• This market share translates to a segment size of around $1.1 billion.

Hospital Parking

  • Hospital parking caters to medical employees, hospital staff, and patients.
  • Hospital parking accounts for around 6% of the $11-billion market for parking lots and garages in the United States.
  • This market share translates to a segment size of around $0.66 billion or $660 million.

Government-Owned or Municipal Parking

  • Government-owned or municipal parking caters to “parkers in urban downtown cores.”
  • Government-owned or municipal parking accounts for around 5% of the $11-billion market for parking lots and garages in the United States.
  • This market share translates to a segment size of around $0.55 billion or $550 million.

Market Segment Insights

Statistics suggest that the distribution of buildings and new construction spend by building type may be the reason the market for parking lots and garages is segmented the way it is. The parking revenues the market segments are able to generate are largely affected not by payment and space issues but by the rise of ride-hailing services such as Uber and Lyft.

Reason Behind Segment Sizes

  • The reason the segments have the proportions they have appears to have something to do with the way buildings are distributed by type and the way new construction spend is distributed across building types.
  • The latest building characteristics the U.S. Energy Information Administration has released indicates that of the 5,557,000 commercial buildings in the country, 1,012,000 are office buildings, 389,000 are educational institutions, 380,000 are food service facilities, 158,000 are lodging facilities, and 157,000 are health care facilities. Educational institutions, lodging facilities, and health care facilities are far fewer than office buildings.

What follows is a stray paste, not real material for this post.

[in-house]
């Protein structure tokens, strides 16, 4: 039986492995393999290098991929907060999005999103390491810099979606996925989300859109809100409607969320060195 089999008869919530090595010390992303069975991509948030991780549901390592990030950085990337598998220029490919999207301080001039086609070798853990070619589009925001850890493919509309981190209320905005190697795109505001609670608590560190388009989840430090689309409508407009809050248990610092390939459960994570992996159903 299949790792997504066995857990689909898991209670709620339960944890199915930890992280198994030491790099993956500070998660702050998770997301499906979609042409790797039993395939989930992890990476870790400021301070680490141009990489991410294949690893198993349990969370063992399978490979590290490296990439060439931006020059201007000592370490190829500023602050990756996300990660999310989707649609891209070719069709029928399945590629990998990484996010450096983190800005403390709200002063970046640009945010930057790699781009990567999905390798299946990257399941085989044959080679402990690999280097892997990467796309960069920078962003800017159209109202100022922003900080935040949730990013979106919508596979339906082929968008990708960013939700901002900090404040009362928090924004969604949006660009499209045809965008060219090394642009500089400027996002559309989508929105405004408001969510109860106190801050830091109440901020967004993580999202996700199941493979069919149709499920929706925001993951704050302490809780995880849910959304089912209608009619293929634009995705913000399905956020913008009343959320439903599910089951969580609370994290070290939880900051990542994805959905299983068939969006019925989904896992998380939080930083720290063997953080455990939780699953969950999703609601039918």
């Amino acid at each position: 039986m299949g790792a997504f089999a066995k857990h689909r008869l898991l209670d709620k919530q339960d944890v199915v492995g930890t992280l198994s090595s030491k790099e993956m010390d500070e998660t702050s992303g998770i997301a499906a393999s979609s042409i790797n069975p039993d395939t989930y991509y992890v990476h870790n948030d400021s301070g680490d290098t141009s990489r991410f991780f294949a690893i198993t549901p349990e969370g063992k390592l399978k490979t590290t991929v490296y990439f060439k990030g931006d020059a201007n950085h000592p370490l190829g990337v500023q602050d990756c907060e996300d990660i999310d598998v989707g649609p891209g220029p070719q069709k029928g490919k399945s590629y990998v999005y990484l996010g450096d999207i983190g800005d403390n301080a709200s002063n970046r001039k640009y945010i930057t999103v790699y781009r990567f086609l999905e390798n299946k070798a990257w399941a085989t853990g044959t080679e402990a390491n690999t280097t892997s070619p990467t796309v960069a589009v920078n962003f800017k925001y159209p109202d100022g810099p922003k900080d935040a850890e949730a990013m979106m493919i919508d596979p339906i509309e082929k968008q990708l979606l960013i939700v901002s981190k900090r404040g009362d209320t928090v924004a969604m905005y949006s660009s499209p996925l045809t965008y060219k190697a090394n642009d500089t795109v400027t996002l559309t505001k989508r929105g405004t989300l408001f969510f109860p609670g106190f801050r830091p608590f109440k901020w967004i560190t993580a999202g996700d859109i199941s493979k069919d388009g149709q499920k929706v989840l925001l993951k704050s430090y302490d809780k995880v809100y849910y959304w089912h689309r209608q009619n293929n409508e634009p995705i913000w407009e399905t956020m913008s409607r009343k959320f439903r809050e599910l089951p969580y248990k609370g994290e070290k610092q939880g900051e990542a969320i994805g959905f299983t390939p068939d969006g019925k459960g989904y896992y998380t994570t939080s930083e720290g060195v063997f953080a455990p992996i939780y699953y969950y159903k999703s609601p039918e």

• Commercial buildings, office buildings, and multi-family residential buildings, which are typically the types of buildings that can be found in the central business district, account for most of the new construction spend in urban areas. Hotels account for only a small portion of this new construction spend.

TNCs Affecting Parking Revenue Generation

  • Transportation network companies (TNCs) such as Uber or Lyft appear to be the factor that is causing significant changes in the parking revenues of airports, bars, restaurants, and event venues. There is no clear evidence that payment levels and space are causing market segments to gain or lose revenue.
  • Airports report decreases in revenue from their parking lots and garages as a result of fliers opting for Uber or Lyft. The Los Angeles International Airport, for example, reports that while its parking revenue decreased by 5.2% in 2017, its revenue from TNCs increased by nearly 300%.
  • Dallas Fort Worth International Airport’s parking revenue in 2018 dropped by 6.3%, while the Hartsfield-Jackson International Airport’s parking revenue in Q2 2019 dropped by 2.84%.
  • The Hartsfield-Jackson International Airport intends to introduce technological improvements and dynamic pricing to encourage people to use its parking deck. Dynamic pricing means that the parking price increases as the demand for parking space increases.
  • Bars, restaurants, and event venues also see declines in parking revenues. They observe that more and more people turn to ride hailing to avoid the stress and costs associated with driving and parking.